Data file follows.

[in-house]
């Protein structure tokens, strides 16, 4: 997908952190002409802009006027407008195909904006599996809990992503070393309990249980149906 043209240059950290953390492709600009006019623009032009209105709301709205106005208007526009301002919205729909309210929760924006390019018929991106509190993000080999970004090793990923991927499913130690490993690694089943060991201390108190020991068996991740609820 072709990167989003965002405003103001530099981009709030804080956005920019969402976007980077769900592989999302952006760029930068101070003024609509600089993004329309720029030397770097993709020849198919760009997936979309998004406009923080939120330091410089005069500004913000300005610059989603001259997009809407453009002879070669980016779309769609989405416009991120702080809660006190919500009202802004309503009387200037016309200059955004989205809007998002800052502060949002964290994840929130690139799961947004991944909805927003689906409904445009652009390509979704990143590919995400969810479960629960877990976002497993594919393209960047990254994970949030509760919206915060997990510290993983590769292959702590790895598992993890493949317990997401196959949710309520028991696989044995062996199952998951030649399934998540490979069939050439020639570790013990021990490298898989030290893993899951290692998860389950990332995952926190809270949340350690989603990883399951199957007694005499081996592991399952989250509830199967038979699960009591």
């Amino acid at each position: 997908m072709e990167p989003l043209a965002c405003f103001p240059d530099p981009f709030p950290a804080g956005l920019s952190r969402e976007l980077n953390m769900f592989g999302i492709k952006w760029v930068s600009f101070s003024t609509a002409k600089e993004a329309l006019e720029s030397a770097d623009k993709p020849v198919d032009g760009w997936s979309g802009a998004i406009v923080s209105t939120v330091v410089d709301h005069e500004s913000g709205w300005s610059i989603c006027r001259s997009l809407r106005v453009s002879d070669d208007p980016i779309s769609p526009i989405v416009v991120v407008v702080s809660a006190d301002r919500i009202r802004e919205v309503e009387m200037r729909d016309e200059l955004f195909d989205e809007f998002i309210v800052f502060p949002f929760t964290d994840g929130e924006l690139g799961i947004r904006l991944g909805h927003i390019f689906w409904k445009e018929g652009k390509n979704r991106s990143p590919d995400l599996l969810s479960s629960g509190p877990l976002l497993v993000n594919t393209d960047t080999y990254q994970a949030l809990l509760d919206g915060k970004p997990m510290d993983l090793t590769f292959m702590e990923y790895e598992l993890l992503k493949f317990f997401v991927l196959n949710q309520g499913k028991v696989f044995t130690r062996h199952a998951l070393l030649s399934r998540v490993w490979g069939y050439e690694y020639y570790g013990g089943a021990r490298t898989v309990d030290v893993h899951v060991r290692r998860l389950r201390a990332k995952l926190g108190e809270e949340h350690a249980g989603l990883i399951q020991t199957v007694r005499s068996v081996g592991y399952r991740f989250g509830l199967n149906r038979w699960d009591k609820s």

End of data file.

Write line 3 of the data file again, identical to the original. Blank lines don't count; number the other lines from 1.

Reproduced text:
């Amino acid at each position: 997908m072709e990167p989003l043209a965002c405003f103001p240059d530099p981009f709030p950290a804080g956005l920019s952190r969402e976007l980077n953390m769900f592989g999302i492709k952006w760029v930068s600009f101070s003024t609509a002409k600089e993004a329309l006019e720029s030397a770097d623009k993709p020849v198919d032009g760009w997936s979309g802009a998004i406009v923080s209105t939120v330091v410089d709301h005069e500004s913000g709205w300005s610059i989603c006027r001259s997009l809407r106005v453009s002879d070669d208007p980016i779309s769609p526009i989405v416009v991120v407008v702080s809660a006190d301002r919500i009202r802004e919205v309503e009387m200037r729909d016309e200059l955004f195909d989205e809007f998002i309210v800052f502060p949002f929760t964290d994840g929130e924006l690139g799961i947004r904006l991944g909805h927003i390019f689906w409904k445009e018929g652009k390509n979704r991106s990143p590919d995400l599996l969810s479960s629960g509190p877990l976002l497993v993000n594919t393209d960047t080999y990254q994970a949030l809990l509760d919206g915060k970004p997990m510290d993983l090793t590769f292959m702590e990923y790895e598992l993890l992503k493949f317990f997401v991927l196959n949710q309520g499913k028991v696989f044995t130690r062996h199952a998951l070393l030649s399934r998540v490993w490979g069939y050439e690694y020639y570790g013990g089943a021990r490298t898989v309990d030290v893993h899951v060991r290692r998860l389950r201390a990332k995952l926190g108190e809270e949340h350690a249980g989603l990883i399951q020991t199957v007694r005499s068996v081996g592991y399952r991740f989250g509830l199967n149906r038979w699960d009591k609820s």